Victor Avigdor Hurowitz, «Nursling, Advisor, Architect? Nwm) and the Role of Wisdom in Proverbs 8,22-31», Vol. 80 (1999) 391-400
Scholars explain Nwm) in Prov 8,30 as nursling, advisor, or architect. Analysis of Prov 8,22-31 shows that Wisdoms autobiography contains exclusively "life cycle" terms relating to gestation, birth, and maturation. Accordingly, the only contextually valid meaning of Nwm) is "nursling". Difficulties perceived in this interpretation are contrived and of no substance. The interpretation defended here is proven decisively by the previously unnoticed existence of "transitive association" indicating a bonded conceptual pairing between Nwm) and My(#(#. Although "nursling" is the only valid primary meaning of Nwm) in this context, it is slightly possible that other interpretations are legitimate secondary meanings, on the level of intentional wordplays and double entendres.
This article will study Proverbs 8,22-31 and the perennial crux interpretum Nwm) in verse 30. It will attempt to choose the primary meaning of the word from among the various possibilities afforded by the evidence and supported by various scholars, and will demonstrate conclusively that the principal connotation of Nwm) in this passage is nursling, fledgling, novice, ward, or the like. It will also examine the possibility that the author alludes simultaneously to several roles in his portrait of Lady Wisdom.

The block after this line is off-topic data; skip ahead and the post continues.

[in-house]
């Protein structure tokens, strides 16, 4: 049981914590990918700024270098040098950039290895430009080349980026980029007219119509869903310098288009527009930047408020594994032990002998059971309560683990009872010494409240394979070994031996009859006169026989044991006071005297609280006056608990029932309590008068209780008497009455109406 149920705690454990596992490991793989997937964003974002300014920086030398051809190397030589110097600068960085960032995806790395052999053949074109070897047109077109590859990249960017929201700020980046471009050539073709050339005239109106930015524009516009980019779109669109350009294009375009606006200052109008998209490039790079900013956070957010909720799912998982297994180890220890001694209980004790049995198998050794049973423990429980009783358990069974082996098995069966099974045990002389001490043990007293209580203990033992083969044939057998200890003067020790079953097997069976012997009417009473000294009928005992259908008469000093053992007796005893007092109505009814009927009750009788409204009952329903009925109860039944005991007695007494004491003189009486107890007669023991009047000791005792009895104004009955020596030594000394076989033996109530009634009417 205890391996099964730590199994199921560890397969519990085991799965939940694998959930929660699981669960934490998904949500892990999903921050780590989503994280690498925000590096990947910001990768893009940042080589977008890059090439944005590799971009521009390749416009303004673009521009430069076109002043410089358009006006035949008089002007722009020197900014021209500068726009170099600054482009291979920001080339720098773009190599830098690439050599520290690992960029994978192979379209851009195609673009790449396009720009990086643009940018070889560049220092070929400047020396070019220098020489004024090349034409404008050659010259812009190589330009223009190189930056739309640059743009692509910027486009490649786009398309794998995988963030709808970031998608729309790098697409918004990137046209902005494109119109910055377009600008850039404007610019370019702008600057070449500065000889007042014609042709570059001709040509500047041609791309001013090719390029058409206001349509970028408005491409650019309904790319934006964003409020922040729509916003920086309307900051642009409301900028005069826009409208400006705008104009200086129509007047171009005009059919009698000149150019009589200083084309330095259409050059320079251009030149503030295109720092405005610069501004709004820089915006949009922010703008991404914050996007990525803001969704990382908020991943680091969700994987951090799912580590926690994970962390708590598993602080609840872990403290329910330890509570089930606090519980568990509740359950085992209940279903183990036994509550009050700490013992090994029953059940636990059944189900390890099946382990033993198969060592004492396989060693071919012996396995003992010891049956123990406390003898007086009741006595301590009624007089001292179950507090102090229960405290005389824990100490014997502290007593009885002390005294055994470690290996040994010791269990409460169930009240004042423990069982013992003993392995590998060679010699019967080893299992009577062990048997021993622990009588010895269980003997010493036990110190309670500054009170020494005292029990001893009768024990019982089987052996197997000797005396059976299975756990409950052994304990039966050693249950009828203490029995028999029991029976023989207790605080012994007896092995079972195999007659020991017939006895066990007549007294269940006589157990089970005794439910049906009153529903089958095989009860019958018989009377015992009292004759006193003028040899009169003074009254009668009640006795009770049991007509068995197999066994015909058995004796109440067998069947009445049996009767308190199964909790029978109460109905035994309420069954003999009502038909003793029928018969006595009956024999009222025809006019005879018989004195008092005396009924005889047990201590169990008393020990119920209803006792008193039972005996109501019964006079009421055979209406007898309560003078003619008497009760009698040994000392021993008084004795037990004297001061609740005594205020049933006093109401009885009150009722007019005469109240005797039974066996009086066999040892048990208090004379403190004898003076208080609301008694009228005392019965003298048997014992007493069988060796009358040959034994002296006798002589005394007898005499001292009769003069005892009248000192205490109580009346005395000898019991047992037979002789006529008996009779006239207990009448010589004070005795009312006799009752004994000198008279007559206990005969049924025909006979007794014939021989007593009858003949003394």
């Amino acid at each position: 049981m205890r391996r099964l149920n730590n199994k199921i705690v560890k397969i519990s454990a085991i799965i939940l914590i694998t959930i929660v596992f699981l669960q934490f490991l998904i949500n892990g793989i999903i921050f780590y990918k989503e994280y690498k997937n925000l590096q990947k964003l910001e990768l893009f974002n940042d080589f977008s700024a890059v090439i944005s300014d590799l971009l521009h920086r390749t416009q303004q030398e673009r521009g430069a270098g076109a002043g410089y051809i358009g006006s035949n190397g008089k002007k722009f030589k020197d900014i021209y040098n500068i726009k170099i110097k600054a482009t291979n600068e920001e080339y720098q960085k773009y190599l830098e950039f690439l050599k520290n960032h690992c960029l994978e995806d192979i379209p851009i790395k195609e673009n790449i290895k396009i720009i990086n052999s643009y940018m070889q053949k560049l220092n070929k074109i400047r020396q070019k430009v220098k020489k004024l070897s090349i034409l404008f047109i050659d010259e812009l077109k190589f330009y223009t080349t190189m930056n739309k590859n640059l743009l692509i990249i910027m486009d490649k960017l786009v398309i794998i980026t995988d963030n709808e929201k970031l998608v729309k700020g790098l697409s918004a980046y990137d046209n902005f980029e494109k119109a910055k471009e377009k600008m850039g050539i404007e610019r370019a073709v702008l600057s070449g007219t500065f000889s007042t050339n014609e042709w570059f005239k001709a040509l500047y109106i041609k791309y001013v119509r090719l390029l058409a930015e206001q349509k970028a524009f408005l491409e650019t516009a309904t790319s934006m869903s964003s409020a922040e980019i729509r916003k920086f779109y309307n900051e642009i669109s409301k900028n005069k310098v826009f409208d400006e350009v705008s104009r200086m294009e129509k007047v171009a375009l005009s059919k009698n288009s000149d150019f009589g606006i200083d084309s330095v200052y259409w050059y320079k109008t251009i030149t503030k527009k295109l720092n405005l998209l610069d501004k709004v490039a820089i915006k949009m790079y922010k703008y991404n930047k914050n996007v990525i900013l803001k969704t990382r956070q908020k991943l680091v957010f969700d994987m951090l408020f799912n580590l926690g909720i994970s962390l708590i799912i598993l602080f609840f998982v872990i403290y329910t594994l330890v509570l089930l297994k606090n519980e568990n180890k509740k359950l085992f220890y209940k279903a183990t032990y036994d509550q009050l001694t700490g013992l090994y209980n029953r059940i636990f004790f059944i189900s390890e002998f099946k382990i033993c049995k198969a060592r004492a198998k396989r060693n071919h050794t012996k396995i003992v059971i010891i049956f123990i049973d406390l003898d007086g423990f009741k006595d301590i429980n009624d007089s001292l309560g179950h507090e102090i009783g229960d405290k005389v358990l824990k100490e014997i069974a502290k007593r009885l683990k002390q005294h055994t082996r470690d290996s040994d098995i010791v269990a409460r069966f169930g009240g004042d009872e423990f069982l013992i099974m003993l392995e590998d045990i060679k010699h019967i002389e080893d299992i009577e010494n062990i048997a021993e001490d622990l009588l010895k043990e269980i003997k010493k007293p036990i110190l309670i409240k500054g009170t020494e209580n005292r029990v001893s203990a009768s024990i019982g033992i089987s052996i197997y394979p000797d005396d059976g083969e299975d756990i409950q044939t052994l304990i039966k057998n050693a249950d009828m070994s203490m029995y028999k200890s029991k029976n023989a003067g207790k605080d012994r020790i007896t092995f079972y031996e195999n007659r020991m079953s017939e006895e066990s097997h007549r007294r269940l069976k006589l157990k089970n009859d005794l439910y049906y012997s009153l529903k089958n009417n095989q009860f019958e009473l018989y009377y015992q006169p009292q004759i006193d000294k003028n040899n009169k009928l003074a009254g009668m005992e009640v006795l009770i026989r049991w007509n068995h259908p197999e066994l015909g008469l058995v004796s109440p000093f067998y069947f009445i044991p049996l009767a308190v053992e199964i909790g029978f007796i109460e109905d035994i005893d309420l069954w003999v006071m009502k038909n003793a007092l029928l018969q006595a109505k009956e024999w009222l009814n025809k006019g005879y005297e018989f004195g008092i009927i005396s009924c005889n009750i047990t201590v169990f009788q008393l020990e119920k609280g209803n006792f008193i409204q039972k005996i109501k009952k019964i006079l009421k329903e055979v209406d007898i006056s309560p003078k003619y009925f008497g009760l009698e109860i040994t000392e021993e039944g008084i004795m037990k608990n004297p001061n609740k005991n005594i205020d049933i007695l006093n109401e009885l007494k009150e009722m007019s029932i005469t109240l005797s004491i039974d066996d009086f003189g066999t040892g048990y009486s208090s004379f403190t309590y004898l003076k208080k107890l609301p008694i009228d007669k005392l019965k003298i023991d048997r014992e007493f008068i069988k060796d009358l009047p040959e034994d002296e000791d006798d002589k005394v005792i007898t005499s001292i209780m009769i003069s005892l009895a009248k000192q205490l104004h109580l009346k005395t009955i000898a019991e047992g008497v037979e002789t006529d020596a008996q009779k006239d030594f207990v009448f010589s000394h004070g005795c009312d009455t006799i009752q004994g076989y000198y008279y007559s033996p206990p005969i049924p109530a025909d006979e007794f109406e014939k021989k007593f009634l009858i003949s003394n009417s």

The interpretation of Nwm) in verse 30 has long been subject of debate, which continues unabated even among the most recent modern scholars 1. Three basic explanations are currently under consideration. These meanings correspond to those of the root Nm) in other biblical passages, Aramaic, and Phoenician inscriptions on the one hand and a like sounding Akkadian word on the other. Each is possible on linguistic grounds and able to draw on support from comparative evidence 2.
1. The word has been read )a4mu=n (cf. Lam 4,5) and associated with Nmw) or tnmw) meaning nurse or child tender, so Wisdom is seen as Gods young nursling, ward, and the like. Several scholars have pointed to Maat, the Egyptian goddess of justice and cosmic order (?), as a parallel to the child-like character of Wisdom in this chapter. This interpretation, with a variation, has been defended by Michael Fox 3. Following the medieval grammarian Ibn Janah and exegete Moshe Kimhi, Fox parses the word not as a substantive but as an infinitive absolute meaning "being raised" or